OH! a two lever picture...I see Mr. & Mrs. Lever in the first photo.
All kidding aside they are great pictures and I will add them to my files. I use a lot of these photos as screen savers,
I took a photo back in the 60's of this Model T at a Fruit Stand just east of Ellensburg, WA. Didn't have any interest at the time as I was restoring a 1930 Model A and I didn't "have a clue" of the significance of it being an early "two-lever" T ! Crap !!!!!! As soon as I figure out how to open in a jpeg file, I will post it.
Maybe this will work - appears to be a two-lever but not positive.
I noticed that the top on the first photo is not a latching top. Most all of the photos of the early Model Ts show a latching top when a top is used. Many early 09s were sold without tops and windshields. The top could have been added at a later time. The horn uses oval loops in the 2nd picture. The original horns on 1909 and 10s, I thought, used horns with round loops. Also, the 09 in the second picture does not have a carbide gas generator. Perhaps it has a prestolite tank somewhere.
As Mr. Lever would say, "I'm Lever A and she's Lever B. You leave 'er be."
Hi Kim: I have the exact same photo ( RPPC ) with the eldery gent with the beard. That is interesting.
No crease in the upper left corner on mine.
Gary in MN
I love the first picture.
He is a farm boy that has had a good year.
Rolled up pants with a big smile and a white forehead.
As a child in high school in Riverside California
we went to visit Ben Snyder and his collection.
He had an early two pedal touring car that I just glanced at. At 16 with a not yet fully developed brain I was more interested in the roadsters.
He had his cars in a tin building in a wash on the east side of Chicago avenue just north of Blaine street as I recall.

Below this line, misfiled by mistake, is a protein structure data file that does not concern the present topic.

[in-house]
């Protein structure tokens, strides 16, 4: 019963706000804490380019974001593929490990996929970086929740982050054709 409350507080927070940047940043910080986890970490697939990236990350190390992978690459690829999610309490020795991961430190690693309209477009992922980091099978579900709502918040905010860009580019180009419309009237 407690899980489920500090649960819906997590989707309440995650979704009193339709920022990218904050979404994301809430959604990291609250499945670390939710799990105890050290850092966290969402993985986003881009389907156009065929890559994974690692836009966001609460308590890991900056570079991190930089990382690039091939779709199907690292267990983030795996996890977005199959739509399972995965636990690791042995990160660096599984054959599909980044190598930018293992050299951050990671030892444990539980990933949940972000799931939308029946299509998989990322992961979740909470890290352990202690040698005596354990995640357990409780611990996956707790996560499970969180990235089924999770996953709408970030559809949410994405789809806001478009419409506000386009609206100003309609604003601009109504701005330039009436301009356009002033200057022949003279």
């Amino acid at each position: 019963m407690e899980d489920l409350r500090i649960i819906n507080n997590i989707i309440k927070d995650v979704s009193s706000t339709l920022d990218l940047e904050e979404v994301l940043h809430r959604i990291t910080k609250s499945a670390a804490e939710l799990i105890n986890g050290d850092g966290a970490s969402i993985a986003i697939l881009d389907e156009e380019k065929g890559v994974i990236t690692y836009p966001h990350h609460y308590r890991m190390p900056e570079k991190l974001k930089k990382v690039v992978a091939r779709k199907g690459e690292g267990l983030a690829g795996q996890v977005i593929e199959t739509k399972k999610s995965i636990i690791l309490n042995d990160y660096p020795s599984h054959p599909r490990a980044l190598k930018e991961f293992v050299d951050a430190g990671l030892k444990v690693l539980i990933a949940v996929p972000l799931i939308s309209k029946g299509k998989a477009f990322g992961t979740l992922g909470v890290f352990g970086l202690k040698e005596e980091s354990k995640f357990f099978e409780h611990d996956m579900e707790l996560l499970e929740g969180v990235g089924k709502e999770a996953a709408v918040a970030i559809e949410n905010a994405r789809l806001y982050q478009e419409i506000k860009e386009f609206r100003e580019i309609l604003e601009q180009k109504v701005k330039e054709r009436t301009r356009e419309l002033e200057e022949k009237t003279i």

That was a long time ago, 1955-56.
That sure appears to be a 2-Lever and a Tourabout to boot.Keepng our fingers crossed as are others that maybe you took more than one photo???
I like both pictures but the smile seems out of place in old pictures? Bud.
Steve, there was a guy by the name of Ed Norman that had 1909 T #225 in Anacordas. Wonder if that is the car. Kim
Kim - There was an "Ed Norman" on Lopez Island for many years that was a heck of a mechanic! In fact, years ago, when he retired, he actually had to leave Lopez Island because he had such a great reputation as a mechanic (and good person) that he actually had to leave the island an move to the mainland as people just wouldn't leave him alone; wouldn't trust their cars to anyone else for repairs! I wonder if that's the same Ed Norman you're speaking of Kim, as I believe he DID move to Anacortes, WA. I believe his son is also a mechanic on Lopez Island to this day, and I'm wondering if he (the son) or the Museum on Lopez Island has any history of the "Ed Norman" 1909 Model "T" #225 of which you speak! (???)
Steve's picture does show what looks to be 2 levers, but none of the rest of the car appears to be 1909.
I'd suspect the 2nd lever is for a Ruckstell axle
Harold, that certainly could be him, I know a few years ago he moved to tombstone, AZ. I haven't heard from him in 6 or 7 years.
Ed Norman moved from Tombstone a few years back and now lives in Sedro-Wooley,WA.
Some time when you are at Blockbusters or whatever get the VHS "RETURN TO TOMBSTONE" with Wyatt Earp as Ed's 2-Lever #225 is seen in this film which was shot in Tombstone before he moved.
PS Ed's Car is a Touring and shares garage space with his Mother-in-Law Roadster
I wish my mother-in-law had been a roadster.
The guy in the first picture is smiling because with his new car, he's gonna get lucky!!
Is this a 2 lever 09 in this ebay listing? I would post the picture here but don't want to copy it since he has his mark on it.
It's a two lever. It's a Ford factory photo.
The experts can provide the details regarding that particular car.
Warren, that was good
The picture on eBay is of what is sometimes called Model T serial number zero. It was used by Henry Ford to go on a trip in 1908 well before Model T serial number 1 was built. We know this because we have the factory record on S/N 1, which was exported to Europe when new.
Interestingly the S/N 1 car has tires listed as 30 X 31/2 which we assume means all four. This would be the standard for cars exported to Britain, but the surprise is that it happened on the first production Model T to be exported.